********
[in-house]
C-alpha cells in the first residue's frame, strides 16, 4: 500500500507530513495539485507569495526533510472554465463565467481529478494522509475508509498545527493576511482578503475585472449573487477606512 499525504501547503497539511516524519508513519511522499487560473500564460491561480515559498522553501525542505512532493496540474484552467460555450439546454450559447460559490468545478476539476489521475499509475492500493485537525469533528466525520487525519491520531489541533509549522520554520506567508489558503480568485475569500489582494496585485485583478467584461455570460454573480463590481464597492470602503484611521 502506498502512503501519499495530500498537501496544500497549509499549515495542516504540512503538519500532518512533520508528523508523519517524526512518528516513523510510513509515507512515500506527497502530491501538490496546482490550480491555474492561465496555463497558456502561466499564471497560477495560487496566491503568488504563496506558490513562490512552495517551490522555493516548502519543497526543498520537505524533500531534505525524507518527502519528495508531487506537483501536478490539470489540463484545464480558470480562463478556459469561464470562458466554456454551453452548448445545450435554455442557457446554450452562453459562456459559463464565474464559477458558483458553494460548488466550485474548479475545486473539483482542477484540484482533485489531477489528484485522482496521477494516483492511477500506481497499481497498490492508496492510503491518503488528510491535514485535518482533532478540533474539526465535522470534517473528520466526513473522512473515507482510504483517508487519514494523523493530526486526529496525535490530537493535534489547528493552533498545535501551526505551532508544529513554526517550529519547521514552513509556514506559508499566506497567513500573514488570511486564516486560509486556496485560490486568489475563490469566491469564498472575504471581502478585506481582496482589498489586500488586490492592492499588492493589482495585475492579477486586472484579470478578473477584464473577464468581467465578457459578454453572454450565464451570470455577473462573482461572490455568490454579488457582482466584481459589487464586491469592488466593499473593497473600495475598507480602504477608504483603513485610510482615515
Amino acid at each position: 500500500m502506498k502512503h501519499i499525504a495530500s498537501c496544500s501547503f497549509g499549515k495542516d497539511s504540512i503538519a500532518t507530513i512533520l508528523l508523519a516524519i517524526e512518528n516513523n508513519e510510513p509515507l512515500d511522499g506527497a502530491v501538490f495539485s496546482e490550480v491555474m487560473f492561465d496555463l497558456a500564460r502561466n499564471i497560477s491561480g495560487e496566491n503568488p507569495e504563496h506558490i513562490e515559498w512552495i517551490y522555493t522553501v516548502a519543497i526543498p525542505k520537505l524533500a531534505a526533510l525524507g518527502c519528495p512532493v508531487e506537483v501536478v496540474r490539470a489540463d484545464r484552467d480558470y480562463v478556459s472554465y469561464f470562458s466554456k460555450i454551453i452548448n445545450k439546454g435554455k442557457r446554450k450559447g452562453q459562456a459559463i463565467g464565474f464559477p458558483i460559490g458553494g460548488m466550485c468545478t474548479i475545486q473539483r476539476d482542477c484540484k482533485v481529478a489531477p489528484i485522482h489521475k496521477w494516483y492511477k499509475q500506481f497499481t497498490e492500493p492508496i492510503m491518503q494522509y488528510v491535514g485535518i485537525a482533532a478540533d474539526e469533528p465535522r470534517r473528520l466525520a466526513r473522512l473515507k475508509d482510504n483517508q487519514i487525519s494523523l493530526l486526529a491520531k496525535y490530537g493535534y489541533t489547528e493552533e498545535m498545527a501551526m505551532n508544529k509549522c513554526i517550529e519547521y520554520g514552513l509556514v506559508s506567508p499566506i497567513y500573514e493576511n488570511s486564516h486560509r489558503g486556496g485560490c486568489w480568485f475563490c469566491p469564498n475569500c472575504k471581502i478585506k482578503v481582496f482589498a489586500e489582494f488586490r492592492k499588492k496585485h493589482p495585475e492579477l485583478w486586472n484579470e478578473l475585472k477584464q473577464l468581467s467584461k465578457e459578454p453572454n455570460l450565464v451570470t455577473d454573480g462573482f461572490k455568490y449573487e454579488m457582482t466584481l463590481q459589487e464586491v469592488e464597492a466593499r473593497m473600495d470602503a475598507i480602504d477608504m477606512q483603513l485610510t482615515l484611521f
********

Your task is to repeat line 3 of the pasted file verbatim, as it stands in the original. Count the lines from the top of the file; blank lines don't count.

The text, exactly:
Amino acid at each position: 500500500m502506498k502512503h501519499i499525504a495530500s498537501c496544500s501547503f497549509g499549515k495542516d497539511s504540512i503538519a500532518t507530513i512533520l508528523l508523519a516524519i517524526e512518528n516513523n508513519e510510513p509515507l512515500d511522499g506527497a502530491v501538490f495539485s496546482e490550480v491555474m487560473f492561465d496555463l497558456a500564460r502561466n499564471i497560477s491561480g495560487e496566491n503568488p507569495e504563496h506558490i513562490e515559498w512552495i517551490y522555493t522553501v516548502a519543497i526543498p525542505k520537505l524533500a531534505a526533510l525524507g518527502c519528495p512532493v508531487e506537483v501536478v496540474r490539470a489540463d484545464r484552467d480558470y480562463v478556459s472554465y469561464f470562458s466554456k460555450i454551453i452548448n445545450k439546454g435554455k442557457r446554450k450559447g452562453q459562456a459559463i463565467g464565474f464559477p458558483i460559490g458553494g460548488m466550485c468545478t474548479i475545486q473539483r476539476d482542477c484540484k482533485v481529478a489531477p489528484i485522482h489521475k496521477w494516483y492511477k499509475q500506481f497499481t497498490e492500493p492508496i492510503m491518503q494522509y488528510v491535514g485535518i485537525a482533532a478540533d474539526e469533528p465535522r470534517r473528520l466525520a466526513r473522512l473515507k475508509d482510504n483517508q487519514i487525519s494523523l493530526l486526529a491520531k496525535y490530537g493535534y489541533t489547528e493552533e498545535m498545527a501551526m505551532n508544529k509549522c513554526i517550529e519547521y520554520g514552513l509556514v506559508s506567508p499566506i497567513y500573514e493576511n488570511s486564516h486560509r489558503g486556496g485560490c486568489w480568485f475563490c469566491p469564498n475569500c472575504k471581502i478585506k482578503v481582496f482589498a489586500e489582494f488586490r492592492k499588492k496585485h493589482p495585475e492579477l485583478w486586472n484579470e478578473l475585472k477584464q473577464l468581467s467584461k465578457e459578454p453572454n455570460l450565464v451570470t455577473d454573480g462573482f461572490k455568490y449573487e454579488m457582482t466584481l463590481q459589487e464586491v469592488e464597492a466593499r473593497m473600495d470602503a475598507i480602504d477608504m477606512q483603513l485610510t482615515l484611521f